JOHANNESBURG (Reuters) - President Barack Obama will challenge Africans to renew efforts to expand economic growth and democratic government in a speech Sunday, invoking the legacies of Nelson Mandela and the U.S. civil rights movement in overcoming obstacles to achieve change.
“There’s been progress that nobody could have imagined in terms of a freer, more equal democratic society here in South Africa, and in many parts of the continent,” deputy national security adviser Ben Rhodes told reporters travelling with the president.
But despite those changes, millions still live in extreme poverty, some African governments suppress democratic rights, and there are still children dying of preventable diseases, Rhodes said.
“It’s not as if the work was completed here in South Africa or anywhere else in the world simply with the current status quo,” he said.
The president is setting the stage for the key address of his eight-day Africa trip by travelling to Robben Island, where Mandela was jailed for 18 of his 27 years in prison, and by delivering the speech at the University of Cape Town, where Robert F. Kennedy gave the anti-apartheid movement heart with his 1966 “Day of Affirmation” speech.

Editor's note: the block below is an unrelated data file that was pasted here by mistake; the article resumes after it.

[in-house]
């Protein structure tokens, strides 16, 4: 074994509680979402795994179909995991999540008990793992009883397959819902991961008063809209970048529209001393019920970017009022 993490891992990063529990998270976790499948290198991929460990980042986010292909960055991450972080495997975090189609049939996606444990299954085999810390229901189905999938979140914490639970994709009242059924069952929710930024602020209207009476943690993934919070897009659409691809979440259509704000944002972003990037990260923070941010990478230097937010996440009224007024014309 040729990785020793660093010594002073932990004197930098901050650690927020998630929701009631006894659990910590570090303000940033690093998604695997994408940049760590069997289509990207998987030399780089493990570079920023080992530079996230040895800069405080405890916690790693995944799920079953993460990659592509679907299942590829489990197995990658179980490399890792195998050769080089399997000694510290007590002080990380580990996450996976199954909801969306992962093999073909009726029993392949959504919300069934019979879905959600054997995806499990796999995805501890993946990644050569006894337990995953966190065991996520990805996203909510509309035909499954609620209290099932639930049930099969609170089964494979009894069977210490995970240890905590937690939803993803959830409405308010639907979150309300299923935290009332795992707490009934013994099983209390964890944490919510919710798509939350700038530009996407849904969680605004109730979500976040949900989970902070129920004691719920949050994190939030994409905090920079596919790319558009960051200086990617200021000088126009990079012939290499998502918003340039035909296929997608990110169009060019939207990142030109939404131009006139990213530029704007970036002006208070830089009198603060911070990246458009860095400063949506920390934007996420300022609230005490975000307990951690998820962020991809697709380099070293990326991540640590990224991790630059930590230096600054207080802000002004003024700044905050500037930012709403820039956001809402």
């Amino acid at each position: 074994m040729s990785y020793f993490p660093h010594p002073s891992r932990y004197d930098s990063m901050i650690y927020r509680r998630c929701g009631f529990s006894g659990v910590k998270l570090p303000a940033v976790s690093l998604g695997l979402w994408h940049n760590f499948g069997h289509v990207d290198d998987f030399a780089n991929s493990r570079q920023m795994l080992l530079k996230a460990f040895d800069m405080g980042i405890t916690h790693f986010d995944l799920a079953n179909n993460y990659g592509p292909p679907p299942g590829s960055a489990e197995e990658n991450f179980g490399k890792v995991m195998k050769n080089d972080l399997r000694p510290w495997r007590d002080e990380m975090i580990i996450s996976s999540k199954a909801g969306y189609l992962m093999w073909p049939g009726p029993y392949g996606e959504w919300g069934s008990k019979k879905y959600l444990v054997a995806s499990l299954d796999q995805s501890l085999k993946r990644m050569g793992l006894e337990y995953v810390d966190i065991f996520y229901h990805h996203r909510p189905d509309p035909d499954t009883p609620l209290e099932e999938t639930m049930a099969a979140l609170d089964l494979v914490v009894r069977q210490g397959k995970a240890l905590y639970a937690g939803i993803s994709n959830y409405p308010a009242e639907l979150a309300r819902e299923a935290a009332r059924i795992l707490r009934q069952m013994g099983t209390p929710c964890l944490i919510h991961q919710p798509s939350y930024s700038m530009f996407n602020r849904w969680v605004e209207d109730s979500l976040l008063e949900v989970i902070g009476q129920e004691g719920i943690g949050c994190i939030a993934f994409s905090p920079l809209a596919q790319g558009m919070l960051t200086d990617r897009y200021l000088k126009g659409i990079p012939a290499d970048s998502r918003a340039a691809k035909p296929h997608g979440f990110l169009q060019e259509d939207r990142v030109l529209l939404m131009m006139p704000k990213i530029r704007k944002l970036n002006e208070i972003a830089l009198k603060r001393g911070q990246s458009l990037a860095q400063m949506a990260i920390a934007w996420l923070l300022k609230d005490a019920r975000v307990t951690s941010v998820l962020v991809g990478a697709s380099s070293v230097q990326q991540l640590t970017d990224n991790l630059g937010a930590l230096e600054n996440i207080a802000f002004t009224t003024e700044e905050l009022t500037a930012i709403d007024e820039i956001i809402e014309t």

Obama has sought to make his visit, which many Africans felt was long overdue, an extended showcase for U.S-African trade and commercial ties. But those themes have been to some extent overshadowed by concerns over the fast failing health of the 94-year old Mandela.
The U.S. president, who has been greeted by cheering crowds, but also by protesters in some places, has talked about the importance of stable institutions and Africa’s economic potential at every stop. Even so, much of the focus on his visit to South Africa has centred on whether he would encounter Mandela, who is in critical condition in hospital due to a lung infection.
Obama observed the wishes of Mandela’s family on Saturday, visiting with them but not Mandela himself. He offered the family words of comfort and praised the retired statesman as one of history’s greatest figures.
Mandela was elected president of a multiracial South Africa in 1994, four years after being released from prison. Kennedy’s 1966 speech called on young people to continue to press for freedom from oppression, whether it came from apartheid or the denial of civil rights to U.S. blacks, and said each person who stood up against injustice sent forth “a tiny ripple of hope.”
Obama is to say that despite the huge changes that ensued since Kennedy gave that speech and over Mandela’s lifetime, Africa has big challenges ahead. He talk to his young audience of their responsibility as a new generation to improve economic growth, democratic institutions, and social stability, Rhodes said.
The president winds up his Africa journey with a stop in Tanzania on Monday and Tuesday.
Editing by Eric Walsh